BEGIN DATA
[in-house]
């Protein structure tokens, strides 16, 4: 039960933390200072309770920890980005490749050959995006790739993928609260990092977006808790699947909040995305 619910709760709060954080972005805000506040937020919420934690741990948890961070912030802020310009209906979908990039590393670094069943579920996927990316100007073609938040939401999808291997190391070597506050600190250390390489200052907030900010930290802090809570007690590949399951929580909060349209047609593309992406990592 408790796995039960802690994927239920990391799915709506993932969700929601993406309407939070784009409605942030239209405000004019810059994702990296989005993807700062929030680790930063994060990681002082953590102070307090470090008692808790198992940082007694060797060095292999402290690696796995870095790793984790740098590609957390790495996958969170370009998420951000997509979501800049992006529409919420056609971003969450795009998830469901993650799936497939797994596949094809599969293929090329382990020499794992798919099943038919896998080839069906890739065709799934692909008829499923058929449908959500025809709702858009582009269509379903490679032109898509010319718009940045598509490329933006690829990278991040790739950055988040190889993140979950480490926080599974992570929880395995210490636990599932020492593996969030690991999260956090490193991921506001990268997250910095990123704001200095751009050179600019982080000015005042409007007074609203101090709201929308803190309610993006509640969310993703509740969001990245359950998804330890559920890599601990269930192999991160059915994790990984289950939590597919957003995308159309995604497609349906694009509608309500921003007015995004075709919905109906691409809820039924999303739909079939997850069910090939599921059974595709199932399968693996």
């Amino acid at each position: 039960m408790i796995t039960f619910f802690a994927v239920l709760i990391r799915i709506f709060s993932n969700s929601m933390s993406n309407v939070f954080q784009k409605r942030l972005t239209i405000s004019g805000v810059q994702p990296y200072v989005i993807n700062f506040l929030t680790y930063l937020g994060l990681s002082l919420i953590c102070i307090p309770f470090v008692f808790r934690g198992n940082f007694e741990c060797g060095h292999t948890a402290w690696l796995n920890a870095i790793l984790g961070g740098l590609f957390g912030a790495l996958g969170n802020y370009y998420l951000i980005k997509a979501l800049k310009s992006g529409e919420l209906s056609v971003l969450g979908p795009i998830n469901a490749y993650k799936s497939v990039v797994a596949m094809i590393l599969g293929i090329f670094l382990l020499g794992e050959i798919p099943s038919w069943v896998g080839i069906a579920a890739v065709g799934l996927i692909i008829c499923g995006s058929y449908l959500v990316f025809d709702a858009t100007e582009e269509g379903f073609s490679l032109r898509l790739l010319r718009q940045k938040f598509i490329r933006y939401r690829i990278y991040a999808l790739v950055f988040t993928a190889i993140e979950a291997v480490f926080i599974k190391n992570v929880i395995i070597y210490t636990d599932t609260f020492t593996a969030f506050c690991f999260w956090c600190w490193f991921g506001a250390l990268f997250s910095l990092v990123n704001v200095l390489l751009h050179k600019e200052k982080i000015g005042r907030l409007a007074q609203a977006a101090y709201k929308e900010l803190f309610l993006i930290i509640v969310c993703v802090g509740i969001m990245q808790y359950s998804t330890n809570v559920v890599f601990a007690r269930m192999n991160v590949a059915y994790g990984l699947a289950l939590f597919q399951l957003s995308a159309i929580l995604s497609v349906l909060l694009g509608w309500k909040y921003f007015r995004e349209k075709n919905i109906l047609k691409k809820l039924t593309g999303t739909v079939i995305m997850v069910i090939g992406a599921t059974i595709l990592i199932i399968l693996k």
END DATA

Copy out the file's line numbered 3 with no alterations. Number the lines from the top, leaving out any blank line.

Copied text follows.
């Amino acid at each position: 039960m408790i796995t039960f619910f802690a994927v239920l709760i990391r799915i709506f709060s993932n969700s929601m933390s993406n309407v939070f954080q784009k409605r942030l972005t239209i405000s004019g805000v810059q994702p990296y200072v989005i993807n700062f506040l929030t680790y930063l937020g994060l990681s002082l919420i953590c102070i307090p309770f470090v008692f808790r934690g198992n940082f007694e741990c060797g060095h292999t948890a402290w690696l796995n920890a870095i790793l984790g961070g740098l590609f957390g912030a790495l996958g969170n802020y370009y998420l951000i980005k997509a979501l800049k310009s992006g529409e919420l209906s056609v971003l969450g979908p795009i998830n469901a490749y993650k799936s497939v990039v797994a596949m094809i590393l599969g293929i090329f670094l382990l020499g794992e050959i798919p099943s038919w069943v896998g080839i069906a579920a890739v065709g799934l996927i692909i008829c499923g995006s058929y449908l959500v990316f025809d709702a858009t100007e582009e269509g379903f073609s490679l032109r898509l790739l010319r718009q940045k938040f598509i490329r933006y939401r690829i990278y991040a999808l790739v950055f988040t993928a190889i993140e979950a291997v480490f926080i599974k190391n992570v929880i395995i070597y210490t636990d599932t609260f020492t593996a969030f506050c690991f999260w956090c600190w490193f991921g506001a250390l990268f997250s910095l990092v990123n704001v200095l390489l751009h050179k600019e200052k982080i000015g005042r907030l409007a007074q609203a977006a101090y709201k929308e900010l803190f309610l993006i930290i509640v969310c993703v802090g509740i969001m990245q808790y359950s998804t330890n809570v559920v890599f601990a007690r269930m192999n991160v590949a059915y994790g990984l699947a289950l939590f597919q399951l957003s995308a159309i929580l995604s497609v349906l909060l694009g509608w309500k909040y921003f007015r995004e349209k075709n919905i109906l047609k691409k809820l039924t593309g999303t739909v079939i995305m997850v069910i090939g992406a599921t059974i595709l990592i199932i399968l693996k």